[P.sub.n] = [square root of (1-([T.sub.0]/T)[.sup.2])]. (13)

We are developing the [.sup.3]He polarization to meet the above-mentioned requirements. We have successfully developed sapphire cylindrical helium cells with flat windows that can sustain a pressure of 3 bar. We built a proto-type of neutron polarizer and analyzer system with solenoids, which is shown in Fig. 6. Two [.sup.3]He polarizers were placed on a rotating table in a KENS pulsed neutron beam line. We measured [.sup.3]He polarizations and neutron polarizations by neutron transmissions. A typical result is shown in Fig. 7. Polarization of 62% has been achieved. The length of the cell was 50 mm, and the wall thickness was 3 mm.

We also performed the optical polarization of natural xenon, which has two components with non zero spins [.sup.129]Xe (I = 1/2) and [.sup.131]Xe (I = 3/2). The procedure has been the same as for [.sup.3]He. The quartz cell of 5 cm in length and with 1.3 bar of natural xenon was placed instead of helium cell (see Fig. 6). The extraction of the neutron polarization after transmission through the cell was done with Eq. (13). A preliminary result is shown in Fig. 8. We see the neutron transmission enhancement in vicinity of s-wave resonances 9.5 eV ([.sup.129]Xe) and 14.4 eV ([.sup.131]Xe). The [.sup.131]Xe nuclear polarization [P.sub.I] was extracted from the Eq. (13) and Eq. (10) with spin factor [rho] = 3/5 and found to be 20%.




7. References

[1] A. Angelopoulos et al., Phys. Lett. B 444, 43 (1998).

[2] V. E. Bunakov and L. B. Pikelner, Prog. Part. Nucl. Phys. 39, 337 (1997).

[3] V. Gudkov, in Fundamental Physics with Pulsed Neutron Beams, World Scientific (2001), Research Triangle Park, NC, USA, 117.

[4] A. L. Barabanov, Nucl, Phys. A 614, 1 (1997).

[5] Y. Masuda, Nucl. Instr. Meth. 440, 632 (2000).

[6] V. R. Skoy, Phys. Rev. D 53, 4070 (1996)

[7] R. Golub and S. K. Lamoreaux, Phys. Rev. D 50, 5632 (1994).

[8] L. Stodolsky, Phys. Lett. B 172, 5 (1986).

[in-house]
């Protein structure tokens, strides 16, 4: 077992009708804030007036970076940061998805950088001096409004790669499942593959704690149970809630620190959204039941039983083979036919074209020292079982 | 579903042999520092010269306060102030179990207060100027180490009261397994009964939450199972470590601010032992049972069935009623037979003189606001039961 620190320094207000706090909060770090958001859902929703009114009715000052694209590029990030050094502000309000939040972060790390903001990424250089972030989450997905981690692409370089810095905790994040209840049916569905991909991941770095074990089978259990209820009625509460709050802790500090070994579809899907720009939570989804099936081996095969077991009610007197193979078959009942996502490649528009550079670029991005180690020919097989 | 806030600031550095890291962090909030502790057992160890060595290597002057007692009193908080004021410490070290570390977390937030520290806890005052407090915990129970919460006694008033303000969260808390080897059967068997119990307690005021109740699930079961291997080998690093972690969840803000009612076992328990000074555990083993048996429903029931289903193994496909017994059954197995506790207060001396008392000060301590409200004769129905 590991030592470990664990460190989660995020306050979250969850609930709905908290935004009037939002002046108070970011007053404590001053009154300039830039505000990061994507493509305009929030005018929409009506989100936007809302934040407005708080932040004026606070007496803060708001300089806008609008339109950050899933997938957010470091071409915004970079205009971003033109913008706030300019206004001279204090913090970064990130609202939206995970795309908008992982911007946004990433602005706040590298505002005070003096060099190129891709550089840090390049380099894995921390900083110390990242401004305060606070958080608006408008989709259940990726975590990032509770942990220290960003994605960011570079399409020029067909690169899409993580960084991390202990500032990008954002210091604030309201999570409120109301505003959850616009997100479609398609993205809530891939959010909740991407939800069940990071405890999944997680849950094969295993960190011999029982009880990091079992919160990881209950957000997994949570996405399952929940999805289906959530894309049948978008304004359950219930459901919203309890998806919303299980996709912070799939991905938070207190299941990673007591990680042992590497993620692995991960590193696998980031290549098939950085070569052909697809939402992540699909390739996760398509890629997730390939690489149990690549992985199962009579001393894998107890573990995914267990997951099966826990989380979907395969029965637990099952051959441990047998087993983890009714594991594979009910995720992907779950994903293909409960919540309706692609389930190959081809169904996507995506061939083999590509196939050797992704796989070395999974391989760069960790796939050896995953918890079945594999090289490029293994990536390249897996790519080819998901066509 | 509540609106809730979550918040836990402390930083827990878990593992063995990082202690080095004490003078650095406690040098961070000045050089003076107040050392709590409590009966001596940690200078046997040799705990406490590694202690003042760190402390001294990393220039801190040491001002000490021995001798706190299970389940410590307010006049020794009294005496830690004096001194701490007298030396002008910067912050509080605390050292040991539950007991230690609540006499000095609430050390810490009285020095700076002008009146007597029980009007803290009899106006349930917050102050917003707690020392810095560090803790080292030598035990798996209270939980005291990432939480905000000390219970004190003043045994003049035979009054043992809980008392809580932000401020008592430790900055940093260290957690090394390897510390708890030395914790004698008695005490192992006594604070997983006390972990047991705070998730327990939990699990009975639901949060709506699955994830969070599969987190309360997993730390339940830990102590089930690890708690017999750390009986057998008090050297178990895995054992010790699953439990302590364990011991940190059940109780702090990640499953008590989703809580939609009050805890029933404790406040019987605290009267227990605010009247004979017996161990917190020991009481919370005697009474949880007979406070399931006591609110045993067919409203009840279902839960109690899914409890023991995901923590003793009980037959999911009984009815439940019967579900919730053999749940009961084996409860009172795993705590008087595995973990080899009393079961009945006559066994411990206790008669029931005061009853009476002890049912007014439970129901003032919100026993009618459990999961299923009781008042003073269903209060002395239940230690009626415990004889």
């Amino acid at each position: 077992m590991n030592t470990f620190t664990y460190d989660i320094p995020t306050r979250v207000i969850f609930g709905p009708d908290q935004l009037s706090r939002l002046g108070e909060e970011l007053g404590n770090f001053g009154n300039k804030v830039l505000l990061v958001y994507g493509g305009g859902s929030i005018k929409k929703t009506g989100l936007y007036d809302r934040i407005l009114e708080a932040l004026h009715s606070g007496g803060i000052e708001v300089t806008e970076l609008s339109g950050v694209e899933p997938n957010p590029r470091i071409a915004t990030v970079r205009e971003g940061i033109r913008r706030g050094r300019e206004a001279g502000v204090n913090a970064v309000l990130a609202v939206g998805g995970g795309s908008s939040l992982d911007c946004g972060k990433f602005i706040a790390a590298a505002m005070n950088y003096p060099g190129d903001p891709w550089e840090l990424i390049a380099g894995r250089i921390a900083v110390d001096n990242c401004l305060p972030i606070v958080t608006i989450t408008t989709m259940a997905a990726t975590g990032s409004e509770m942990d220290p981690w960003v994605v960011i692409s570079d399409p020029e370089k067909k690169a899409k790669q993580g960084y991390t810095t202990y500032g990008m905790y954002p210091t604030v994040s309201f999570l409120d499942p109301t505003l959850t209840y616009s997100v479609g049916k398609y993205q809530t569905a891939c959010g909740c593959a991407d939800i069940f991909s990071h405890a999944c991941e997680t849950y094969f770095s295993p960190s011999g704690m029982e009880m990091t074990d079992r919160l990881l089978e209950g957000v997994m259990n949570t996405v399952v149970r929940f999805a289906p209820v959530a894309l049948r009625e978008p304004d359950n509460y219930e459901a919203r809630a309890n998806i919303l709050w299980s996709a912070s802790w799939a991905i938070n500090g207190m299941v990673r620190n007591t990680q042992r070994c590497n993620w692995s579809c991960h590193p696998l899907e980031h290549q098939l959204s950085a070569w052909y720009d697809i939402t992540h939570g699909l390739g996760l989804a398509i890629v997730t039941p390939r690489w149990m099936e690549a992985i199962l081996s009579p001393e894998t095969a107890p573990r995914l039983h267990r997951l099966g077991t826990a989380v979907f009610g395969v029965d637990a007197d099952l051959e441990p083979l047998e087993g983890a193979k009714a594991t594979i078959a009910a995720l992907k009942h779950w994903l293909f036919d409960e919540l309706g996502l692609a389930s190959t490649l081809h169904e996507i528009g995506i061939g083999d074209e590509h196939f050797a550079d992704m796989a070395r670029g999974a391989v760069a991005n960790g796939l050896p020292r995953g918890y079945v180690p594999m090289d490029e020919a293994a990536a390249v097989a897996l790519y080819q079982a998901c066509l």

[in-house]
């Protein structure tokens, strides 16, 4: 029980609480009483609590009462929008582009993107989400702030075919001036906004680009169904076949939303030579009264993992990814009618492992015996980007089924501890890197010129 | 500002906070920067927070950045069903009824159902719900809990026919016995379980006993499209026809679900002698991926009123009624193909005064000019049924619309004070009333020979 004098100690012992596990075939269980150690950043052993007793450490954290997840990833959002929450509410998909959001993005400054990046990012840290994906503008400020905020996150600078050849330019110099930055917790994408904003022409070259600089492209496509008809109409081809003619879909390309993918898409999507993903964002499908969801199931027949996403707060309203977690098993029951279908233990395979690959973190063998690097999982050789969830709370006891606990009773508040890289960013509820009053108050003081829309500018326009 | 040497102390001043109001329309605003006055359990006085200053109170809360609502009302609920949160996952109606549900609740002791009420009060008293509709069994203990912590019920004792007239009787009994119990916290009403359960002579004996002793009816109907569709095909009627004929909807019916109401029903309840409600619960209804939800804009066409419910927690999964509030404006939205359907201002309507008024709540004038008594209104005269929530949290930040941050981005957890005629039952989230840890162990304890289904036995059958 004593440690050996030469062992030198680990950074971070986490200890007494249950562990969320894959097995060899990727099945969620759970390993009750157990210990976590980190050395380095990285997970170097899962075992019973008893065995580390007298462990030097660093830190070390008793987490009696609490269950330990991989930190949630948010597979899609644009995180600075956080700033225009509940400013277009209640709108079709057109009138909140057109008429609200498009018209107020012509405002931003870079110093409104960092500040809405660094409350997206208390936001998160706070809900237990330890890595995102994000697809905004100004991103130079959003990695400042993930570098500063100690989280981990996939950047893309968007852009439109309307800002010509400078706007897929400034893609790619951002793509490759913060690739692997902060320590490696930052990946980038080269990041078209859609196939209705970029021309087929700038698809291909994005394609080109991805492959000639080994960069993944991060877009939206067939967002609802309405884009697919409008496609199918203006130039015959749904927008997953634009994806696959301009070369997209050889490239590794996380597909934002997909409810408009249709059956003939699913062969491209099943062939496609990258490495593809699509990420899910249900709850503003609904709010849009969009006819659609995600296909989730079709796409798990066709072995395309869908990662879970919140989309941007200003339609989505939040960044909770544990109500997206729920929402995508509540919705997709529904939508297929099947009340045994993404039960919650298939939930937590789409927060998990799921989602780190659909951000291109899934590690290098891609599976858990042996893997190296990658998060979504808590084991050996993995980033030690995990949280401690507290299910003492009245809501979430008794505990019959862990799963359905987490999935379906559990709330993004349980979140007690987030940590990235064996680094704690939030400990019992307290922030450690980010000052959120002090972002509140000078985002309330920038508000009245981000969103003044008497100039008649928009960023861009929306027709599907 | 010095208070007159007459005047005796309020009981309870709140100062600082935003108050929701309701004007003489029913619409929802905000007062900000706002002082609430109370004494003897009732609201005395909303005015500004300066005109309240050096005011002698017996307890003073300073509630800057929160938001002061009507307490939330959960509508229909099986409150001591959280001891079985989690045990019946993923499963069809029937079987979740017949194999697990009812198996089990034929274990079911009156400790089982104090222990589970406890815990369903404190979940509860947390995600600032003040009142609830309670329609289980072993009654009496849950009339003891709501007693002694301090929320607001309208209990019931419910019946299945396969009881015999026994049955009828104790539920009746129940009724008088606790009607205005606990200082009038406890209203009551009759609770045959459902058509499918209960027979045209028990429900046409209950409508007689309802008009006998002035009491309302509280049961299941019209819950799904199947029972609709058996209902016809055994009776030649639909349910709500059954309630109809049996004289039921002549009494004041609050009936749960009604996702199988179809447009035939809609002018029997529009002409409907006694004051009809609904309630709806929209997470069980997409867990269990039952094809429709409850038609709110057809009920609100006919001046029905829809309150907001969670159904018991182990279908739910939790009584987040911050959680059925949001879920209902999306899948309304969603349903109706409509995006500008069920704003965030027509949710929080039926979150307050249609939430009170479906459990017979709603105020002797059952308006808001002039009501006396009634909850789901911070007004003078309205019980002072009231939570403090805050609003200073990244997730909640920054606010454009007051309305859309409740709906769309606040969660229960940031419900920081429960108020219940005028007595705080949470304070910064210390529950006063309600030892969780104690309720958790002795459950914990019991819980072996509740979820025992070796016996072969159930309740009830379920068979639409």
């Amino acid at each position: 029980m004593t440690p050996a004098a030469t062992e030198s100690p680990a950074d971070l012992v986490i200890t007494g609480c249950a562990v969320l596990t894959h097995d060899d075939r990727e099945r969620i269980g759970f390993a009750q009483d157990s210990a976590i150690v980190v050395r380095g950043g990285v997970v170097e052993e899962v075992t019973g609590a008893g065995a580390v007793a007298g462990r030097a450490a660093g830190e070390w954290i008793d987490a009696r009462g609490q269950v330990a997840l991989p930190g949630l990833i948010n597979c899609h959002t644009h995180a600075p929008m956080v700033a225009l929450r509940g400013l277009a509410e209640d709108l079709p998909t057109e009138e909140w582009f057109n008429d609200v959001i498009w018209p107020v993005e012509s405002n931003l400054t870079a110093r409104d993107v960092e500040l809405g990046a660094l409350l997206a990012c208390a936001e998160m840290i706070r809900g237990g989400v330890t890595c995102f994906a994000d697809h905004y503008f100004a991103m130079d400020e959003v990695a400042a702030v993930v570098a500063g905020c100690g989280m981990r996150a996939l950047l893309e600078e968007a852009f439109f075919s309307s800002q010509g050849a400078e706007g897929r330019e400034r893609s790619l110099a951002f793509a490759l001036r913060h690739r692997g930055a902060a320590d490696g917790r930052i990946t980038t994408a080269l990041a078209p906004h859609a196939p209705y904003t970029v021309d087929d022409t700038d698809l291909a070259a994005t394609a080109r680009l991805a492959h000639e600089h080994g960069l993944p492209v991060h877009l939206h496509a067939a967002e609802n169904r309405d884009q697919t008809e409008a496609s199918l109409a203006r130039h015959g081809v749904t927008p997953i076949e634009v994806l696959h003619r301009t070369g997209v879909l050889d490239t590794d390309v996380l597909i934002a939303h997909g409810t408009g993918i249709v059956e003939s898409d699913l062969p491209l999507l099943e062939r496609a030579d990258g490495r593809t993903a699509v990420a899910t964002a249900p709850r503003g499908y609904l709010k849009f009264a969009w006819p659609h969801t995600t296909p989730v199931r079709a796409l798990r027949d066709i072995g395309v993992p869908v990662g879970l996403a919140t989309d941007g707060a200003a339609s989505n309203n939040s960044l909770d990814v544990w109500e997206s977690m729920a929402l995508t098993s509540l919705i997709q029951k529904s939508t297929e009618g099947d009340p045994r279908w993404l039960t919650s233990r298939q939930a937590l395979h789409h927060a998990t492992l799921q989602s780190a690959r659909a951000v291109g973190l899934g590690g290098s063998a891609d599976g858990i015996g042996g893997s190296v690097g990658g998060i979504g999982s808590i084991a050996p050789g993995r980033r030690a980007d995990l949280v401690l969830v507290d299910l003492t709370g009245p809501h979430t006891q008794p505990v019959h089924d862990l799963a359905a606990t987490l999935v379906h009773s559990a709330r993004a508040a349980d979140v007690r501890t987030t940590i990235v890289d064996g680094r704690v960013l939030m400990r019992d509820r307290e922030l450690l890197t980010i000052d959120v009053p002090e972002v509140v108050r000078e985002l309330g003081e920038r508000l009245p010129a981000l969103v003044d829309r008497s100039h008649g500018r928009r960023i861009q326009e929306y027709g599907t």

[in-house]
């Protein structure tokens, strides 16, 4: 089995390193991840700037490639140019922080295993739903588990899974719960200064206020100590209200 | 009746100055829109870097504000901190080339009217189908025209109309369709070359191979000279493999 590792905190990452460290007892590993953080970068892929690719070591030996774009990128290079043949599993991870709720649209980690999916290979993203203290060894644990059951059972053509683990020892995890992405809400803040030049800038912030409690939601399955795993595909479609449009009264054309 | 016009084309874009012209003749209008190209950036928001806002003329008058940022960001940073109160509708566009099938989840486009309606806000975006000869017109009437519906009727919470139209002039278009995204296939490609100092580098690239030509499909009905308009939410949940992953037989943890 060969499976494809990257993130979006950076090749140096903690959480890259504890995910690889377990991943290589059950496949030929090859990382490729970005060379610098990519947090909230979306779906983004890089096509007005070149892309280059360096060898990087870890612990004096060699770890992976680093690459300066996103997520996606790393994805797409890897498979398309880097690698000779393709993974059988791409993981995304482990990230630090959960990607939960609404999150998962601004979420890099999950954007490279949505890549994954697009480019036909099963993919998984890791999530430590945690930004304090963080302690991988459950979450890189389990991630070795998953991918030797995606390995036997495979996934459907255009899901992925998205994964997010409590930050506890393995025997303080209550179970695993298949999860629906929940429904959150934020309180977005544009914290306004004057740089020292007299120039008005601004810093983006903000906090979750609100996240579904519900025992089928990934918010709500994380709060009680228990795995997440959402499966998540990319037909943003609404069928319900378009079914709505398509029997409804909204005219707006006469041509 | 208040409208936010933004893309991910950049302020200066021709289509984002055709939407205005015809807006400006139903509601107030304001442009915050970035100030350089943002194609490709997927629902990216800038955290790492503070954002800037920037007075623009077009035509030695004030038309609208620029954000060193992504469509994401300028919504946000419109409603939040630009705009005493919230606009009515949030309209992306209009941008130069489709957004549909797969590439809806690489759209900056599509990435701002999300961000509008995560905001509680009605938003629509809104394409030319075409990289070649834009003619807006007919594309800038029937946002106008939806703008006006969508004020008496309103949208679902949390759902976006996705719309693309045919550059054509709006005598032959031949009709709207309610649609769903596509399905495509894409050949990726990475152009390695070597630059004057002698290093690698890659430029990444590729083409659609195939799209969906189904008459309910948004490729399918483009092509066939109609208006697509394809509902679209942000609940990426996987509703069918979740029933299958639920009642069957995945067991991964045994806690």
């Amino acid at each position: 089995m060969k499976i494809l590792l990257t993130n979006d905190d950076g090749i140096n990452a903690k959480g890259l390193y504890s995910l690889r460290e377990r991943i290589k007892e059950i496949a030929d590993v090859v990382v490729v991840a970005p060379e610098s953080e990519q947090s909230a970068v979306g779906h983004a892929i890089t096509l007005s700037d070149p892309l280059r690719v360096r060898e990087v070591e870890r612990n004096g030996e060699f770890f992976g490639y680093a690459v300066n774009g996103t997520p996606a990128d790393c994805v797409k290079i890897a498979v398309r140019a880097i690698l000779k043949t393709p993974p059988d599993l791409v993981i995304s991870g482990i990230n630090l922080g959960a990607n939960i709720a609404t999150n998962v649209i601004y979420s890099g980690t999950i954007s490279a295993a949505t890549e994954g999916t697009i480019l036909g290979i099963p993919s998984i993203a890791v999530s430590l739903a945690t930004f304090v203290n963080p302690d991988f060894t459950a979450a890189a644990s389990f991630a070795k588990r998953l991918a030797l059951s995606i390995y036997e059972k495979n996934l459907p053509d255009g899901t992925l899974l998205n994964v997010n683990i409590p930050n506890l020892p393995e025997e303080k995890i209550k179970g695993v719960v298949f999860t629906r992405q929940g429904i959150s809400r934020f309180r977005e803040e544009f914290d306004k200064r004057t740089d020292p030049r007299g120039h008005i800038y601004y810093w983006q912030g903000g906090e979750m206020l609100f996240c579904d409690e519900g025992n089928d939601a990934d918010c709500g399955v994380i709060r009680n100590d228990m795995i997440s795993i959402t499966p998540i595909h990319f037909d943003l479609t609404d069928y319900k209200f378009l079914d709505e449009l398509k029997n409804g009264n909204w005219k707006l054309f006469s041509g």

[9] Y. Masuda, in Weak and Electromagnetic Interactions in Nuclei, World Scientific (1995) p. 58.

[10] Y. Masuda T. Adachi, S. Ishimoto, et al., in The 11th Meeting of International Collaboration on Advanced Neutron Source, KEK, Tsukuba (1990) 1002; KEK report 90-25 (1991) p. 1002.

[11] M. Gatzke et al., Phys. Rev. Lett. 70, 690 (1993).

[12] T. E. Chupp and R. A. Loveman, Phys. Rev. C 45, 915 (1992).

Vadim R. Skoy

Frank Laboratory of Neutron Physics, Joint Institute for Nuclear Research, 141980 Dubna, Moscow Region, Russia

Takashi Ino, Yasuhiro Masuda, and Suguru Muto

Institute of Materials Structure Science, High Energy Accelerator Research Organization, Tsukuba, Ibaraki, 305-0801, Japan


Guinyun Kim

Institute of High Energy Physics, Kyungpook National University, 1370 Sankyok-dong, Buk-gu, Daegu 702-701, Korea

Accepted: August 11, 2004

Available online:
Table 1. Theoretical predictions for the phase [lambda]

Model [lambda]

Kobayashi--Maskawa [less than or equal to][10.sup.-10]
Right--Left [less than or equal to]4 X [10.sup.-3]
Horizontal Symmetry [less than or equal to][10.sup.-5]
Weinberg (charged Higgs bosons) [less than or equal to]2 X [10.sup.-6]
Weinberg (neutral Higgs bosons) [less than or equal to]3 X [10.sup.-4]
[theta]-term in QCD Lagrangian [less than or equal to]5 X [10.sup.-5]
Neutron EDM (one [pi]-loop [less than or equal to]4 X [10.sup.-3]
Atomic EDM ([.sup.199]Hg) [less than or equal to]2 X [10.sup.-3]
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Author:Kim, Guinyun
Publication:Journal of Research of the National Institute of Standards and Technology
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Date:Jul 1, 2005